Professor, Associate Dean of the Honors College
Department of Anthropology
Research area: Cultural Anthropology
Phone: (210) 458-5721
Office: MH 4.03.22
I am a medical and cultural anthropologist of and from the U.S.-Mexico borderlands. My shorter-term applied projects also extend into San Antonio, Texas. My body of work engages central questions in medical anthropological research: how and why cultural practices, discourses, and structures shape health outcomes and health care experiences. I draw from theories of structural violence and social suffering as well as feminist and borderlands theories of intersectionality. I integrate the idea of borderlands as productive, creative spaces within a broad political economy framework to understand the ways in which geopolitical borders and definitions of citizenship shape well-being of these regions. I use intersectionality in several ways: as a means by which to understand how and why people foreground different identities during sickness, healing, and health care; how these identities interact, or ‘intersect,’ to produce differential mortality, morbidity, and wellness patterns; and how cultural practices reinforce, reproduce, or resist assumptions about certain identities. In sum, I am deeply interested in how people can and do move through their worlds to be well.
I place my work at the crossroads of theoretical and engaged anthropology. My primary research projects revolve around health inequalities in the U.S.-Mexico borderlands, cultural discourses of these borderlands, care/giving in the United States, and the application of anthropology to improve programming and assessment in local efforts to improve well-being. In my current book project in the borderlands of South Texas, I employ a discursive, comparative analysis of place-making of the U.S.-Mexico borderlands by national political actors, the news media and local borderland leaders. My work in reproductive health and health care is interdisciplinary with sociology, and I collaborate with community organizations on programming to improve the health and well-being of vulnerable populations. Rebecca Galemba (U Denver), Nikky Greer (Temple U), and Sallie Han (SUNY - Oneonta), and I are conducting web-based research on carework/giving experiences among academic anthropologists as part of our larger Carework in the Academy initiative in the American Anthropological Association.
Honors and awards: Fellow of The University of Texas system Academy of Distinguished Teachers, Member of UTSA Academy of Distinguished Teaching Scholars, UT System Regents Outstanding Teaching Award, UTSA President's Distinguished Achievement for Community Engagement, UTSA President's Distinguished Achievement for Excellence in Teaching, UTSA President's Distinguished Achievement for Excellence in University Service, Richard S. Howe Outstanding Undergraduate Teaching Award.
Ph.D., Stanford University, 2003
At the undergraduate level, I teach across levels, including Introduction to Anthropology, Introduction to Cultural Anthropology, The Field Experience, Medical Anthropology, Applied Anthropology, and Death & Dying. I have designed and led three distinct research and/or service learning study abroads in Mexico and Costa Rica. At the graduate level, I teach Medical Anthropology, Theory in Cultural Anthropology, Anthropology of Gender, Anthropology of the Body, and Teaching Anthropology. I advise students conducting research in medical anthropology, immigration, belonging, social justice and community-based movements in South Texas.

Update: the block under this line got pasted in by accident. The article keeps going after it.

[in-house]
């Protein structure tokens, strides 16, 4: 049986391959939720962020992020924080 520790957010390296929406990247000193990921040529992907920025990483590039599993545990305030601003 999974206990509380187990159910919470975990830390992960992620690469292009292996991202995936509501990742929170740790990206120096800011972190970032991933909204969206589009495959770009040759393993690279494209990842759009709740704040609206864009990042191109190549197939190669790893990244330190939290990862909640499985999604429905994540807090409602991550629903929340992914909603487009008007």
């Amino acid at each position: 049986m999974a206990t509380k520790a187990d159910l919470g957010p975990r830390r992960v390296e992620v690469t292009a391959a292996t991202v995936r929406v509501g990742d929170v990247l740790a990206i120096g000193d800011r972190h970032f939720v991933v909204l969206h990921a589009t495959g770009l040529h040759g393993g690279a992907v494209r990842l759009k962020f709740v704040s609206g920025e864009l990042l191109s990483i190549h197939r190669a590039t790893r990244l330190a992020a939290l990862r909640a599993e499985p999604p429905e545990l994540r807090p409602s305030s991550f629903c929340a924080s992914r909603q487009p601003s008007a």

Prospective students: I am currently accepting MA and doctoral students. I am especially interested in applicants whose proposed research focuses on one or more of the following areas: U.S-Mexico borderlands, northern Mexico, and the South Texas region; gender, carework/giving, and reproduction; well-being; health inequalities; chronic illness; aging; and applied medical anthropology.
Current Ph.D. student: Jess Reid
Current MA students: Amanda Gagliano, Timothy Gutierrez, Jasmine Harmon
Fleuriet, K. Jill, and Trevor Chauvin. 2018. “‘Living Other Lives’: The Impact of Senior Theatre on Older Adult Wellbeing.” Journal of Applied Arts and Health 9(1): 37-51.
Fleuriet, K. Jill and Thankam Sunil. 2018. “The Latina Birth Weight Paradox: The Role of Subjective Social Status.” Journal of Racial and Ethnic Health Disparities 5(4):747-757.
Cantu, Adelita G. and K. Jill Fleuriet. 2018. “’Making the Ordinary More Extraordinary’: Exploring Creativity as a Health Promotion Practice Among Older Adults in a Community-Based Professionally-Taught Arts Program.” Journal of Holistic Nursing 36(2):123-133.
Fleuriet, K. Jill & Heide Castañeda. 2017. “A Risky Place? Media and the Health Landscape in the (In)secure U.S.-Mexico Borderlands.” North American Dialogue (Journal for the Society for North American Anthropology) 20(2):32-46.
Fleuriet, K. Jill and T. S. Sunil. 2016. “Stress, Pregnancy, and Motherhood: Implications for Birth Weights in the Borderlands of Texas.” Medical Anthropology Quarterly 30(1):60-77.
Main Office: MH 4.03.38
Department of Anthropology
University of Texas at San Antonio
College of Liberal and Fine Arts
One UTSA Circle
San Antonio, TX 78249-1644